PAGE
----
Ward Connerly's Racial Privacy Initiative is distinctive for the quality of argumentation it has inspired on both sides of the issue. Jared Taylor's VDARE.COM response to my endorsement of RPI is a notable contribution to the anti-RPI case.
Mr. Taylor hopes that if the government keeps on publishing statistics documenting racial inequality, politicians will eventually publicly conclude that the cause of inequality is not discrimination, but is instead more fundamental differences among the races.
Perhaps. But this hasn't happened yet, and I'm not terribly sure it will ever happen.
Mr. Taylor and I aren't far apart on some things. He writes, "The solution is to abolish all anti-discrimination laws. Retain them, if at all, in the monopoly public sector." In 1996 I wrote a major article, "How Jackie Robinson Desegregated America," making the similar argument that we'd be better off letting the competitive marketplace punish discrimination, but that quotas might be justified in anti-competitive government and union sectors. (A year or two earlier, Richard Epstein and Dinesh D'Souza had both published books reaching this conclusion.)
I sat back and waited for the groundswell of enlightened public opinion that would inevitably follow my elucidation of the subject.
I'm still waiting.
I think it's safe to say now that even though the main cause of racial quotas is anti-discrimination laws, we aren't going to repeal the sainted 1964 Civil Rights Act in this decade or the next. In contrast, the Racial Privacy Initiative has a chance to pass next spring in California. It's currently leading 48-33 in the latest Field Poll. That's only a fair-to-middling level of support for an initiative this early in the campaign, before all those who make money off quotas start their ad campaigns. But I have to believe it's still a lot better than you'd find for repealing the Civil Rights Act.
The RPI isn't a panacea. But there aren't any silver bullets for solving the problems caused by racial inequality. The RPI is one way to throw a wrench into the gears of government racial preferences, so it's worth trying out in the state government of California. (It would not affect the much larger data collection operations of the federal government, so the direct impact of the RPI would be as more of a test case than as a major revolution in government affairs.)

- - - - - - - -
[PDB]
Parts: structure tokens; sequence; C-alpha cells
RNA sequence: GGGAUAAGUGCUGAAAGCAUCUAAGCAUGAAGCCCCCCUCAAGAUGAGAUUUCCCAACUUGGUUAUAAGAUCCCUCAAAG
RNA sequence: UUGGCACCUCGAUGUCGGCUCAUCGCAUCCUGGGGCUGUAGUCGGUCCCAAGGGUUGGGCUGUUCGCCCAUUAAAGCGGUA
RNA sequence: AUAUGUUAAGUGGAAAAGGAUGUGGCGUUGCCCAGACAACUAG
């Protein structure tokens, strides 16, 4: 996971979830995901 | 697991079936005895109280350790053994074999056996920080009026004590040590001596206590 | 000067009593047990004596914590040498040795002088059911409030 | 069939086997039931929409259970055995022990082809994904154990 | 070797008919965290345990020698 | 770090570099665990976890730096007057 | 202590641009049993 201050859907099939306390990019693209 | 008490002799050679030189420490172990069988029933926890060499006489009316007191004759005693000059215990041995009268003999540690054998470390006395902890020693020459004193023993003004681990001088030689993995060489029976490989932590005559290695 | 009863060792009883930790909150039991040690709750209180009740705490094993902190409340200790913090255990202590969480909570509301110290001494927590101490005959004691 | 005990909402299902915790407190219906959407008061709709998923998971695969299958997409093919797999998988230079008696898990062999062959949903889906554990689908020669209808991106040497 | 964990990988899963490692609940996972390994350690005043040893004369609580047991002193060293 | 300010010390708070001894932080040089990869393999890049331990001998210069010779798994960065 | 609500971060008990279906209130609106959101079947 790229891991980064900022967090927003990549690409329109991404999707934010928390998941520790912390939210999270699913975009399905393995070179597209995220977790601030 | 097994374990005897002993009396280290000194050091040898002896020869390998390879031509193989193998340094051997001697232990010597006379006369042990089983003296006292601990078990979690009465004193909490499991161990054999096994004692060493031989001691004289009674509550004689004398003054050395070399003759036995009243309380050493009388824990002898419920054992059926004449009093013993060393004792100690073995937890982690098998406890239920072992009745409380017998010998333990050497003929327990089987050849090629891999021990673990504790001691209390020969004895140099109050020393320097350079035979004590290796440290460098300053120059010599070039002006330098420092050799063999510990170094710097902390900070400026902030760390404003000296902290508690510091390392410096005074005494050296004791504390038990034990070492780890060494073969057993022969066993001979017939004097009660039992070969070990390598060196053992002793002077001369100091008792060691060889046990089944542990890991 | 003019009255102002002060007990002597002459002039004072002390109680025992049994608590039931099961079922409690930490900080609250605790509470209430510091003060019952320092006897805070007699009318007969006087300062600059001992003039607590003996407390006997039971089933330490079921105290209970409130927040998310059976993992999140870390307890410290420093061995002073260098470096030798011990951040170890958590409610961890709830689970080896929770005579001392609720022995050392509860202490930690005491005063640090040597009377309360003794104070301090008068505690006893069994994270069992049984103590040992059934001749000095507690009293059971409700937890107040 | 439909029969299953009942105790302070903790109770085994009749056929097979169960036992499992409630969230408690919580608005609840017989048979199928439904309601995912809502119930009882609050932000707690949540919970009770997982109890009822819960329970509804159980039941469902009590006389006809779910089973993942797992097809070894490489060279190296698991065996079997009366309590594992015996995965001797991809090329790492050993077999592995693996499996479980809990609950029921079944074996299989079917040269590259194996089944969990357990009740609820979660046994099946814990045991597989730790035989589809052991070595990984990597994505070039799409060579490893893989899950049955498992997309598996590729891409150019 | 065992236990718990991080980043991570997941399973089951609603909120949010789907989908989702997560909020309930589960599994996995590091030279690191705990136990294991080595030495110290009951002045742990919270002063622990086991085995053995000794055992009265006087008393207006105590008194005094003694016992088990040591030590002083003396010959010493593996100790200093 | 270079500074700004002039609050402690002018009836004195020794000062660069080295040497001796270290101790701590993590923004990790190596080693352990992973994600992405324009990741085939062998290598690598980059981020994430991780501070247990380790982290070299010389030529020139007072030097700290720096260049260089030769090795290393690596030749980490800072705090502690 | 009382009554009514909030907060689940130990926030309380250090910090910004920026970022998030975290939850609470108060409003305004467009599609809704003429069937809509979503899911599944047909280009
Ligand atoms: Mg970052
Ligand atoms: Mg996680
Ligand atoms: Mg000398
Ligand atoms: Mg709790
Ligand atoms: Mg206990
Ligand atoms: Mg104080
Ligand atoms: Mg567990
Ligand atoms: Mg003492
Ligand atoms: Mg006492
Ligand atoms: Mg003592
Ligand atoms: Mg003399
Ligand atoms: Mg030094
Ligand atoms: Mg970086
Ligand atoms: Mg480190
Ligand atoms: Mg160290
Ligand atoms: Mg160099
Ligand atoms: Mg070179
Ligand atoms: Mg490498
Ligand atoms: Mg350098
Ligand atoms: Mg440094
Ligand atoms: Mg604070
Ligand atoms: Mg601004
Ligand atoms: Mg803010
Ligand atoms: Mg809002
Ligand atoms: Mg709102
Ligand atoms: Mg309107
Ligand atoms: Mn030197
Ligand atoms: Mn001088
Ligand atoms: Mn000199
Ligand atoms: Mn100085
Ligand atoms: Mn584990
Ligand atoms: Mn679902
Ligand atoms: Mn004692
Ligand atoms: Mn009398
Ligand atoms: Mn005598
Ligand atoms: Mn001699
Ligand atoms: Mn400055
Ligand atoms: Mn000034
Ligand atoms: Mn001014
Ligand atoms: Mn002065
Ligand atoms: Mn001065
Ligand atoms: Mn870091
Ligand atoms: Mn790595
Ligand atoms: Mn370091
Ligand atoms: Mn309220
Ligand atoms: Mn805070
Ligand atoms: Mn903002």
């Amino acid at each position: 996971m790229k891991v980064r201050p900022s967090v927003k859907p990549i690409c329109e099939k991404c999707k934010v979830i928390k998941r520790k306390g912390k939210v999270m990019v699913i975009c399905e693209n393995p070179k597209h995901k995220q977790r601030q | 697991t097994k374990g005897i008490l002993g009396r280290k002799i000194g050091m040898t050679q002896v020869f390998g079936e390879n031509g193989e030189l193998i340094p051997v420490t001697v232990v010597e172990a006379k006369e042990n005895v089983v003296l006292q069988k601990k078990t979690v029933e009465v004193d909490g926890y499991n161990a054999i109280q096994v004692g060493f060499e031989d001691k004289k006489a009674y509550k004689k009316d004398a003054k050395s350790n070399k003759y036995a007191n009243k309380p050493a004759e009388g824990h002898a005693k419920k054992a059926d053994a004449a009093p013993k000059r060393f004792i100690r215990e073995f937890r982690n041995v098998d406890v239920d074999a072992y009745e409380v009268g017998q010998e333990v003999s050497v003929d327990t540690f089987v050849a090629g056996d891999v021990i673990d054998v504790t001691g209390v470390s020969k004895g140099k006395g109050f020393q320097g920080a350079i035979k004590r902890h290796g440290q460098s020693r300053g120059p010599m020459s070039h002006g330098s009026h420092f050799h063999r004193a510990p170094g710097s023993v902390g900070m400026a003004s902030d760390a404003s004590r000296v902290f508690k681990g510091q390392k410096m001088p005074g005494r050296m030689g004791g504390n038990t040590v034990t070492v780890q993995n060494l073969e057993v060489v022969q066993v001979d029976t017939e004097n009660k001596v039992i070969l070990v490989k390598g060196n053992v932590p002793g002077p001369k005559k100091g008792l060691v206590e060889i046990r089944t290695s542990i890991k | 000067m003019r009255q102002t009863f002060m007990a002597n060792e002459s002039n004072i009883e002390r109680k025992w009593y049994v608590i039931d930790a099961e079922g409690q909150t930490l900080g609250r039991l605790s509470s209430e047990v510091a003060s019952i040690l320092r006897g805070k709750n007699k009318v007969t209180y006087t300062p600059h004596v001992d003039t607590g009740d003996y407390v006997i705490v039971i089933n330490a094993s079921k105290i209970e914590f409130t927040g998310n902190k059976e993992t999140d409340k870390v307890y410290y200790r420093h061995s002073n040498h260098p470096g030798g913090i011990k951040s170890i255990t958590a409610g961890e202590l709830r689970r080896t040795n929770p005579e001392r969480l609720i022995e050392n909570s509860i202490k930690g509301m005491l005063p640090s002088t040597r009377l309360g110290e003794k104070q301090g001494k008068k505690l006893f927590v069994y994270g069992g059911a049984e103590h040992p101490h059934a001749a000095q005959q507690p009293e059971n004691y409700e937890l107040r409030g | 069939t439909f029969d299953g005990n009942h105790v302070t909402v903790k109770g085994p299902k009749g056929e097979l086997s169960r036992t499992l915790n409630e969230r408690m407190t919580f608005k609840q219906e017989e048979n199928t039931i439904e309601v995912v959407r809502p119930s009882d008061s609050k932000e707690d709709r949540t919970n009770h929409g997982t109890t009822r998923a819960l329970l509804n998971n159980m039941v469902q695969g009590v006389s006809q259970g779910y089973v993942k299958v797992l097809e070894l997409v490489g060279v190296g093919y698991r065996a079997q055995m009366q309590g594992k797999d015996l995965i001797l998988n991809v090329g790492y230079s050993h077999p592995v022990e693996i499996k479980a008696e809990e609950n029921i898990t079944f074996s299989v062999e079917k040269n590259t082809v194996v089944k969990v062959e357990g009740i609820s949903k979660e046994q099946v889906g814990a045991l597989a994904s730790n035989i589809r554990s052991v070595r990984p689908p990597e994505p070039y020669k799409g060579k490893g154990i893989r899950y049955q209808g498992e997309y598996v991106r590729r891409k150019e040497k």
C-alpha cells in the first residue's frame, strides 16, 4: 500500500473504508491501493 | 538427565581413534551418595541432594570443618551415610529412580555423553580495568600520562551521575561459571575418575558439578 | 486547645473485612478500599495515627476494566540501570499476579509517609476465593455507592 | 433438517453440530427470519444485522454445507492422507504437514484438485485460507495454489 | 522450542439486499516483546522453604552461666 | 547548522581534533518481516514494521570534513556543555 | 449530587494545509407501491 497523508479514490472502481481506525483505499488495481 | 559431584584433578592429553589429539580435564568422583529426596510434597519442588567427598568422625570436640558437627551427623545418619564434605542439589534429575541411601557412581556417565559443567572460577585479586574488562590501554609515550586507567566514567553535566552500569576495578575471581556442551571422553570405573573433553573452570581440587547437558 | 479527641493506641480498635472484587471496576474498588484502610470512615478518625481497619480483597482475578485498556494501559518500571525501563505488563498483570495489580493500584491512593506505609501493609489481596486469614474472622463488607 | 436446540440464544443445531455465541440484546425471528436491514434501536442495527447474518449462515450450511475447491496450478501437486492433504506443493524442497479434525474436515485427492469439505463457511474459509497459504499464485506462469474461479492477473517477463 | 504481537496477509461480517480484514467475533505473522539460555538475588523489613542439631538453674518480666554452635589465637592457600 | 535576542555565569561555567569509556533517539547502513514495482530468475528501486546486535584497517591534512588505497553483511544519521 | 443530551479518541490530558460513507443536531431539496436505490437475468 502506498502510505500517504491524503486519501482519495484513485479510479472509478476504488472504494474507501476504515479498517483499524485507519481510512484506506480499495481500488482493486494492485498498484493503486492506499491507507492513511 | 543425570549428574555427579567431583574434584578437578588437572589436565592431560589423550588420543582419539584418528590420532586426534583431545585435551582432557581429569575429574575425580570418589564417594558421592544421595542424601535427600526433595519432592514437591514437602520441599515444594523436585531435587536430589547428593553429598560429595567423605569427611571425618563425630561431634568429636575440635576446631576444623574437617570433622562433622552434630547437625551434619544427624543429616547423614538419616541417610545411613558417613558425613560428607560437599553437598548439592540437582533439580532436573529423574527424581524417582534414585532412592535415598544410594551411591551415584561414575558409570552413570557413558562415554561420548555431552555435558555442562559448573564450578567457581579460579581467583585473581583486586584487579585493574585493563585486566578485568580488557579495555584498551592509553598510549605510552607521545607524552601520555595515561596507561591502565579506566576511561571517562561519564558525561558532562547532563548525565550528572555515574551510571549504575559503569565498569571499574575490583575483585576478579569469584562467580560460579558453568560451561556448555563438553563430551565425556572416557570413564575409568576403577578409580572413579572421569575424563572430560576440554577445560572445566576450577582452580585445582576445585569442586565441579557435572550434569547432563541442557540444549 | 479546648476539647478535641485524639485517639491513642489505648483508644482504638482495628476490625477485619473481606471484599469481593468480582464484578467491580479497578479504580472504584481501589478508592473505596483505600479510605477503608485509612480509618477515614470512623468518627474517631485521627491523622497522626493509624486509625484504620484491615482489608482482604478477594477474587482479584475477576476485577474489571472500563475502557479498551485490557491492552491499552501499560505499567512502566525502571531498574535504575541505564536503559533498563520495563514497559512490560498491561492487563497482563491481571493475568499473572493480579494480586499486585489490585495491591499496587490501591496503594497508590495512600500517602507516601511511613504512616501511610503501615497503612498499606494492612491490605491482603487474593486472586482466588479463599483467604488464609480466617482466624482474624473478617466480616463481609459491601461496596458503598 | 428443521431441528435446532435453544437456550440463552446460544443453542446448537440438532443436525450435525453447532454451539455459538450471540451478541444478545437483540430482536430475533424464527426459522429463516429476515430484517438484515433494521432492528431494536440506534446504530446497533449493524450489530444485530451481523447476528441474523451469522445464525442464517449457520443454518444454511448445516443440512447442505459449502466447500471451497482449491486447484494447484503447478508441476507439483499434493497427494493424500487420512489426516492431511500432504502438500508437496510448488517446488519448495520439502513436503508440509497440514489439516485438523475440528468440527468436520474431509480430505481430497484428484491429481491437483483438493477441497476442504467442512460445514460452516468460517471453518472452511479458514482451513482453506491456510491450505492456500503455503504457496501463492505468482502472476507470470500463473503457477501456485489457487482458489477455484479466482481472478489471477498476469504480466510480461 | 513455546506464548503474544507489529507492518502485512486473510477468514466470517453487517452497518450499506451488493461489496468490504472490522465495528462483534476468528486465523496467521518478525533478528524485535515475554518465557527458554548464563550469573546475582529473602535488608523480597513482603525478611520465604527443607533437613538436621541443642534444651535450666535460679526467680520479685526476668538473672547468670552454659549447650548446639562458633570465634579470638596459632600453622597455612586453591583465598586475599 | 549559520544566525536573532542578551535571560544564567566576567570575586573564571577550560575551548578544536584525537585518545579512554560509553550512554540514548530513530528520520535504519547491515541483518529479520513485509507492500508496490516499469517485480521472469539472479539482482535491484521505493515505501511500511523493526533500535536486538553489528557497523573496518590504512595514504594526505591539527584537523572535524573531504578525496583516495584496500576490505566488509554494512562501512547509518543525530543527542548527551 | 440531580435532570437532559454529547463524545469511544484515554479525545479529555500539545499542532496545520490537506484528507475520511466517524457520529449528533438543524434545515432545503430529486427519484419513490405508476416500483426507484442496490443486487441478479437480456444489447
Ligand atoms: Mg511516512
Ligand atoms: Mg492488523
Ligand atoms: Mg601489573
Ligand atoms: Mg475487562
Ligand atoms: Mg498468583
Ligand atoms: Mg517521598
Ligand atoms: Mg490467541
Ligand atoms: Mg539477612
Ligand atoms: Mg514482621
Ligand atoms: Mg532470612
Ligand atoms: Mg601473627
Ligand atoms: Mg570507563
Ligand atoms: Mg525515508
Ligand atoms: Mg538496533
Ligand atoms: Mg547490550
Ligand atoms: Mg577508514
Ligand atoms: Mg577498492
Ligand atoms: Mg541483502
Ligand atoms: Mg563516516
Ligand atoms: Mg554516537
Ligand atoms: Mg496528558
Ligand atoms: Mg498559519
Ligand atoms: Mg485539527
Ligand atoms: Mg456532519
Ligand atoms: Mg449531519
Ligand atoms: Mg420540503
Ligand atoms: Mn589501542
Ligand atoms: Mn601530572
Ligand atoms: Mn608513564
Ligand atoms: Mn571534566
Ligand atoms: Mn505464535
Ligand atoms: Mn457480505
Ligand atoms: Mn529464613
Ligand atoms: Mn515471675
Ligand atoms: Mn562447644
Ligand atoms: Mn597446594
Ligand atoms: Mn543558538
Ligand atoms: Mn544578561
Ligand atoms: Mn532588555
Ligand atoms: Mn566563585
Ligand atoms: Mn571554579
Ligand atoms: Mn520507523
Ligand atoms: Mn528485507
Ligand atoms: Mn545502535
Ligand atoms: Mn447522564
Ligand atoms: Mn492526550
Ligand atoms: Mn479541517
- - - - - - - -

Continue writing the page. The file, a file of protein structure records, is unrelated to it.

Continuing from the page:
I'm a California statistics addict, so the RPI would inconvenience me. Still, I'm impressed with the analogy that Ward Connerly draws to the ban on the Census Bureau collecting religious statistics.
The Bureau was planning to add checkboxes for religious affiliation to the 1960 Census, but Jewish organizations protested. Congress eventually wrote this ban into law, and most state governments follow it too.
Consider the impact. We have official statistics documenting to the decimal place the racial makeup of the freshman class at the University of Michigan. Fueled by this data, a great controversy has erupted over it, with scores of organizations filing friend of the court briefs demanding that the number of non-Asian minorities be maintained.
In contrast, there are no official statistics on the religious makeup of the University of Michigan freshman class. Data exist - Arthur Hu has collected a lot of it here - and it shows about what you'd expect. Just as average SAT scores differ by race, so there are also big differences by religion. Unitarians, Quakers, Jews, and Hindus, for example, score higher on average than Baptists or Muslims. Not surprisingly, therefore, the members of some religions, such as Judaism, are much more likely than others to be admitted to the University of Michigan.